While IAG and QBE underwrite risk, the shareholders are the ultimate underwriters of disaster and we see this through the continual capital raisings that dilute profitability. Since 2003 IAG has raised an additional $3.6 billion and QBE has raised an additional $4.8 billion. Unfortunately the return on incremental equity stands at 7% for the pair. Given the risk of disasters, which wipe out profits, reduce dividends and induce capital raisings, this level of profitability is far too low.
Return on Incremental Equity
Source: Company Annual Reports
Investors chasing yield have pushed IAG up by 34% over the last six months, to the point where it now looks discernibly expensive. The future yield is expected to be 4.9%, which assumes the business continues with a very high payout ratio.
With a total capitalisation of currently $10,228 million, the market is happy to pay 2.4 times the total equity of IAG. The long-term average normalised return on equity is 7.4%.
Would you pay $240 for a $100 bank deposit earning 7.4%? Obviously, paying a multiple above equity, for low-returning equity, can only deliver a poor result to investors over time. It is clear the market is either expecting a dramatic improvement in future business performance or the investors of today are making a considerable mistake.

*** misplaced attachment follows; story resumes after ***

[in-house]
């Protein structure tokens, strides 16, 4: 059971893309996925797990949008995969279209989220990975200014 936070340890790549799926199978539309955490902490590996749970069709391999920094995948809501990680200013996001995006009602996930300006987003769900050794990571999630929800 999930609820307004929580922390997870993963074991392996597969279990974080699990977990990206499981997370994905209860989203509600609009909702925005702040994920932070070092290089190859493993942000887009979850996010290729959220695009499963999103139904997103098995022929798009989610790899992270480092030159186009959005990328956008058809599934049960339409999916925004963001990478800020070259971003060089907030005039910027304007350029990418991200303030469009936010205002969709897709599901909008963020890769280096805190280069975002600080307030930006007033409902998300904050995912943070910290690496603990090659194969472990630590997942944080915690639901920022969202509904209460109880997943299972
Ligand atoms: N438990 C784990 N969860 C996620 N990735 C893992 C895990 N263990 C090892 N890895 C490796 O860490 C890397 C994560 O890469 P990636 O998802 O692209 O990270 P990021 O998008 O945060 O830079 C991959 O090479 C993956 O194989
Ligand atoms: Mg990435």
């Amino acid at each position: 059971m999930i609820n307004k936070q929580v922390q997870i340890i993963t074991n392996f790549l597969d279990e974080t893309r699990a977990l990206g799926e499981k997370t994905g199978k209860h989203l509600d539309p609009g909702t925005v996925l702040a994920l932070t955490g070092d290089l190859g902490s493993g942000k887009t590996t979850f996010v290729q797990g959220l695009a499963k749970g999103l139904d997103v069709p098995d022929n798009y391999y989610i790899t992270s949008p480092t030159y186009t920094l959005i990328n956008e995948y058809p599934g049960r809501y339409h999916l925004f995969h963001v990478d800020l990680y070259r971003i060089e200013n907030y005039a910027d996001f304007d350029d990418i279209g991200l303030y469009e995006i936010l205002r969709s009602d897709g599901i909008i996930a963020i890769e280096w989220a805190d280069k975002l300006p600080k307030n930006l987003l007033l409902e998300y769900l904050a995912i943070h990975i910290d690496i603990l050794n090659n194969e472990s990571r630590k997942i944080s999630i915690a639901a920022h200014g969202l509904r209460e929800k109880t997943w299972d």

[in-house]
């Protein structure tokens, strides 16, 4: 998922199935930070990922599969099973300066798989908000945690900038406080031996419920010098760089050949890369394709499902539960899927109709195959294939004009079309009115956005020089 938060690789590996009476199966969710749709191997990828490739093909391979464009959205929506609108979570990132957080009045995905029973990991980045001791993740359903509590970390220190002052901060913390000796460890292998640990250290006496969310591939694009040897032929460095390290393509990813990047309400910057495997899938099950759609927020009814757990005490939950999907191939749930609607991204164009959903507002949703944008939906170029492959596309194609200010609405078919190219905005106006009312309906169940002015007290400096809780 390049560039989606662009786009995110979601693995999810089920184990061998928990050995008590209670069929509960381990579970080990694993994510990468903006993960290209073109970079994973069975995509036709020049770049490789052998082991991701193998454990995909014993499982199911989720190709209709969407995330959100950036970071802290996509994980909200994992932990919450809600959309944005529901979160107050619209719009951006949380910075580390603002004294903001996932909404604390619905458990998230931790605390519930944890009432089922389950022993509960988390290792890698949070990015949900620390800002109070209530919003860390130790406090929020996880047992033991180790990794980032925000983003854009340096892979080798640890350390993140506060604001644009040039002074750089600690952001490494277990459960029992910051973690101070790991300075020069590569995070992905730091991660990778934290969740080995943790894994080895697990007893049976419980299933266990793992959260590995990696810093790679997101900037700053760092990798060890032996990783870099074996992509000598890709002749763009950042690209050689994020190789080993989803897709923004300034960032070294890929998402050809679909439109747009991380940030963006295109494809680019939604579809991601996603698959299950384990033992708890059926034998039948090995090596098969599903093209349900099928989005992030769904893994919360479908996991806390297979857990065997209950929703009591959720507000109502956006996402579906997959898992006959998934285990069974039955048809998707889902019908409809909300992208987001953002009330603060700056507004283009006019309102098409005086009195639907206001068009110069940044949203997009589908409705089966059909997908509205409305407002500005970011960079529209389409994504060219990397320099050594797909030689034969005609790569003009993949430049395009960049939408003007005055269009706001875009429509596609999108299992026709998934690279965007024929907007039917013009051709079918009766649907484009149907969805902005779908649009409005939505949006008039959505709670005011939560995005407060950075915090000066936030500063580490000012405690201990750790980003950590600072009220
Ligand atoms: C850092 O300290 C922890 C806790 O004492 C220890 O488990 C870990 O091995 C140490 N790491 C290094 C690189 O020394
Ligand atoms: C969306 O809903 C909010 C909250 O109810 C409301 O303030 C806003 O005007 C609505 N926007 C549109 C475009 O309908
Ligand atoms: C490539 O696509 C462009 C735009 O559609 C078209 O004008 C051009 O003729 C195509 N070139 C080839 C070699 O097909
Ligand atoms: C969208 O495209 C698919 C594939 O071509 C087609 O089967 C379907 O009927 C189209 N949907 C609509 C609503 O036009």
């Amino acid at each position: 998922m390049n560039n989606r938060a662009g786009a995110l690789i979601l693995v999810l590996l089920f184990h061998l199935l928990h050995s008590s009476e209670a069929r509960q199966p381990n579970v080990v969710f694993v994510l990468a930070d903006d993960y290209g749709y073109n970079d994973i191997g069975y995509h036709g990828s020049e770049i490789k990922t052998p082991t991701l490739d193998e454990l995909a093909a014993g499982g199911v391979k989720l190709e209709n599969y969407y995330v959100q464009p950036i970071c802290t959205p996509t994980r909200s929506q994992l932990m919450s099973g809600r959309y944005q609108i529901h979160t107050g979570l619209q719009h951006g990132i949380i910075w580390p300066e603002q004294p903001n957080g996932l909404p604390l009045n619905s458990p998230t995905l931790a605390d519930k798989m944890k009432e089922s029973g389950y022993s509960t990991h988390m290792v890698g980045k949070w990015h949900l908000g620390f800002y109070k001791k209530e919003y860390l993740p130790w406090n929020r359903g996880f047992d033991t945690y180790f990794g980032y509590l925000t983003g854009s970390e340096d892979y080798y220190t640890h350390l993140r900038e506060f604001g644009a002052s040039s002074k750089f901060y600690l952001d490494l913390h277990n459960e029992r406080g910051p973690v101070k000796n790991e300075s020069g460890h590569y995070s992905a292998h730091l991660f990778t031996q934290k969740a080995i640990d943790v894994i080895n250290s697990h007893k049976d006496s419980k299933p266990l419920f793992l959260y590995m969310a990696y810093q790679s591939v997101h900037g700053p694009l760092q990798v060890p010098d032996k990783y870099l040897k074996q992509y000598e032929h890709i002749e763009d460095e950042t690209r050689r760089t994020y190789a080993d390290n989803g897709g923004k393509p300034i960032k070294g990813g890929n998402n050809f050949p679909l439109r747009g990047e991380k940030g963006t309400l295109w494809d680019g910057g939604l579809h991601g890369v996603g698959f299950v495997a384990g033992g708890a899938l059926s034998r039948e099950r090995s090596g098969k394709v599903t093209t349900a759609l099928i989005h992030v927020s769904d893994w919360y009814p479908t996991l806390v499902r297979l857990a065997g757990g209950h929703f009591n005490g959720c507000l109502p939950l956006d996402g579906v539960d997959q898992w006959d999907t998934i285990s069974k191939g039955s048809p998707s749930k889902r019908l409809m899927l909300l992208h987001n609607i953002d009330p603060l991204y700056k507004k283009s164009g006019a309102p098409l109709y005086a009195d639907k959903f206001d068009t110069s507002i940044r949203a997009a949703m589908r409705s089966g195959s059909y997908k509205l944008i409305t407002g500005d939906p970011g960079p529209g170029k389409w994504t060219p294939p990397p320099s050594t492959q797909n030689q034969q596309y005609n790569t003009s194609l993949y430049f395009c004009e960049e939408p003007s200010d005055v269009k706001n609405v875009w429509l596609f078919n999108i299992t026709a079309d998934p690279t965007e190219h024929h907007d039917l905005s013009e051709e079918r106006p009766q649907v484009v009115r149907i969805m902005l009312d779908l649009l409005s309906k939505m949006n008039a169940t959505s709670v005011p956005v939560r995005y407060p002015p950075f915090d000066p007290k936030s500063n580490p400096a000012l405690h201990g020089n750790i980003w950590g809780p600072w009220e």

QBE’s market price is currently much closer to value, but it is not attractive at current prices. Over the last nine years the growth in equity has outpaced that of earnings and this represents declining profitability. One reason for this is the decision by QBE management to invest its capital and reserves in low-yielding debt securities. Insurance companies have an access to a free float of prepaid premiums, and these are usually invested in short-dated liquid debt securities. The strategy to invest capital in such assets may reduce volatility, but it drives down return on equity and results in capital being raised when underwriting losses occur.
Capital management at QBE has been suspect and not in the best interest of shareholders. Management has continually asked shareholders to chip in new capital (which is post tax) while handing back a tax liability in the form of a partially franked dividend.
Investing is about allocating today’s purchasing power in order to have more tomorrow. Achieving this goal is as much about avoiding the losers as it is about picking the winners. IAG and QBE have had mediocre track records for business performance and I see nothing today that convinces me this will change in the future. Therefore the growth portfolio does not include either QBE or IAG.
John Abernethy is the chief investment officer at Clime Investment Management.
If you’re a sophisticated investor, wholesale investor or have $500,000 or more to invest, Clime is offering you the opportunity to discuss your portfolio and investment options with John Abernethy. Click here.
Clime Growth Portfolio
Return since June 30, 2012: 28.43%
Returns since Inception (April 19, 2012): 19.42%
Average Yield: 5.66%
Start Value: $111,580.24
Current Value: $143,300.50
Clime Growth Portfolio - Prices as at close on 31st January 2013
|The Reject Shop||TRS||$9.33||$16||3.75%||$15.52||-3.00%|